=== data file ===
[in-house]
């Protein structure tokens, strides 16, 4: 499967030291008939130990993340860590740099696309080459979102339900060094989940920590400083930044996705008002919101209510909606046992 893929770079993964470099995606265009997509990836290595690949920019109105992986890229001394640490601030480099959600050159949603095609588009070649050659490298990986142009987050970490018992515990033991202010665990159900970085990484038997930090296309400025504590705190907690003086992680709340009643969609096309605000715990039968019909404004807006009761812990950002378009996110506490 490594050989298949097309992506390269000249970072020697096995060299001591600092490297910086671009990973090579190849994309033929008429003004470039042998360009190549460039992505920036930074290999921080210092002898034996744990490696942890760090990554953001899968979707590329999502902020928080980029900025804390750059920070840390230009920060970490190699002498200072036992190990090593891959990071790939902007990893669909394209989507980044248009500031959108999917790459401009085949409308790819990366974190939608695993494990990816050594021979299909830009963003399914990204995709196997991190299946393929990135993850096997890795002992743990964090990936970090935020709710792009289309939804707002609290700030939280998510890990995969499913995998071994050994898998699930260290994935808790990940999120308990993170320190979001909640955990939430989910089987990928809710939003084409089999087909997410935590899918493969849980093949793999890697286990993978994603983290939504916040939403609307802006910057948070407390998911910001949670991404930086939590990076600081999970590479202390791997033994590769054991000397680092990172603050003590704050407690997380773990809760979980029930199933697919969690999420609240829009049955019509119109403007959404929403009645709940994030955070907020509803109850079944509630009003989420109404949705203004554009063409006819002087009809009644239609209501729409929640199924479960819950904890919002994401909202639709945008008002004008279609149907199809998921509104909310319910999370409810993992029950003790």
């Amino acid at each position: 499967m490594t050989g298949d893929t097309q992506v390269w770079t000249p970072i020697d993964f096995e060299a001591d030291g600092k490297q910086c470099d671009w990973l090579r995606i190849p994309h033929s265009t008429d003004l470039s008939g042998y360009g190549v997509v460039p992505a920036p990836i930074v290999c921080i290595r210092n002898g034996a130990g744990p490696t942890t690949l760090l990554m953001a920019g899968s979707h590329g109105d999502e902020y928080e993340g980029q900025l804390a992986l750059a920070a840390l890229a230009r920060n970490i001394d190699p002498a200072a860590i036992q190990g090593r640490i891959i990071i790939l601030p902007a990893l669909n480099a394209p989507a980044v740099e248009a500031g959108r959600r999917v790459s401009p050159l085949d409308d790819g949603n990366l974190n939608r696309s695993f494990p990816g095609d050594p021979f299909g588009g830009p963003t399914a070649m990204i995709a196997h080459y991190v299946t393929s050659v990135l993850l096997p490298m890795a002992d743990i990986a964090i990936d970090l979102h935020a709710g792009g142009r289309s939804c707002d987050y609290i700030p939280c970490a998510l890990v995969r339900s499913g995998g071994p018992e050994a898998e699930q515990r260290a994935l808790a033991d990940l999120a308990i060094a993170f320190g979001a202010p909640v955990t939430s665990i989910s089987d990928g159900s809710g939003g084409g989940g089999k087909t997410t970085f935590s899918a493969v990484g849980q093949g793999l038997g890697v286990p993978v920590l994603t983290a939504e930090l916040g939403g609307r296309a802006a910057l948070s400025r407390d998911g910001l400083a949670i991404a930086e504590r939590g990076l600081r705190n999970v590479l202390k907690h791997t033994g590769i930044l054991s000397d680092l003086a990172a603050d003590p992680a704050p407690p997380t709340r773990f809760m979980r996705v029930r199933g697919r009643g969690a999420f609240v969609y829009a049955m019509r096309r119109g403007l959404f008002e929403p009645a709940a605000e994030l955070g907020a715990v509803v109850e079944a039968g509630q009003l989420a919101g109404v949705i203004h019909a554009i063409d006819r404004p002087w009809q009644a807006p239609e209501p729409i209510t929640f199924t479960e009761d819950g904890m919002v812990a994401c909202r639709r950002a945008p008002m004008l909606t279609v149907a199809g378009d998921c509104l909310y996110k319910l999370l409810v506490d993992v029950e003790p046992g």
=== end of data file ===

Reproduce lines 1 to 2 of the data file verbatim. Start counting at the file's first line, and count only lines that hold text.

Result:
[in-house]
């Protein structure tokens, strides 16, 4: 499967030291008939130990993340860590740099696309080459979102339900060094989940920590400083930044996705008002919101209510909606046992 893929770079993964470099995606265009997509990836290595690949920019109105992986890229001394640490601030480099959600050159949603095609588009070649050659490298990986142009987050970490018992515990033991202010665990159900970085990484038997930090296309400025504590705190907690003086992680709340009643969609096309605000715990039968019909404004807006009761812990950002378009996110506490 490594050989298949097309992506390269000249970072020697096995060299001591600092490297910086671009990973090579190849994309033929008429003004470039042998360009190549460039992505920036930074290999921080210092002898034996744990490696942890760090990554953001899968979707590329999502902020928080980029900025804390750059920070840390230009920060970490190699002498200072036992190990090593891959990071790939902007990893669909394209989507980044248009500031959108999917790459401009085949409308790819990366974190939608695993494990990816050594021979299909830009963003399914990204995709196997991190299946393929990135993850096997890795002992743990964090990936970090935020709710792009289309939804707002609290700030939280998510890990995969499913995998071994050994898998699930260290994935808790990940999120308990993170320190979001909640955990939430989910089987990928809710939003084409089999087909997410935590899918493969849980093949793999890697286990993978994603983290939504916040939403609307802006910057948070407390998911910001949670991404930086939590990076600081999970590479202390791997033994590769054991000397680092990172603050003590704050407690997380773990809760979980029930199933697919969690999420609240829009049955019509119109403007959404929403009645709940994030955070907020509803109850079944509630009003989420109404949705203004554009063409006819002087009809009644239609209501729409929640199924479960819950904890919002994401909202639709945008008002004008279609149907199809998921509104909310319910999370409810993992029950003790």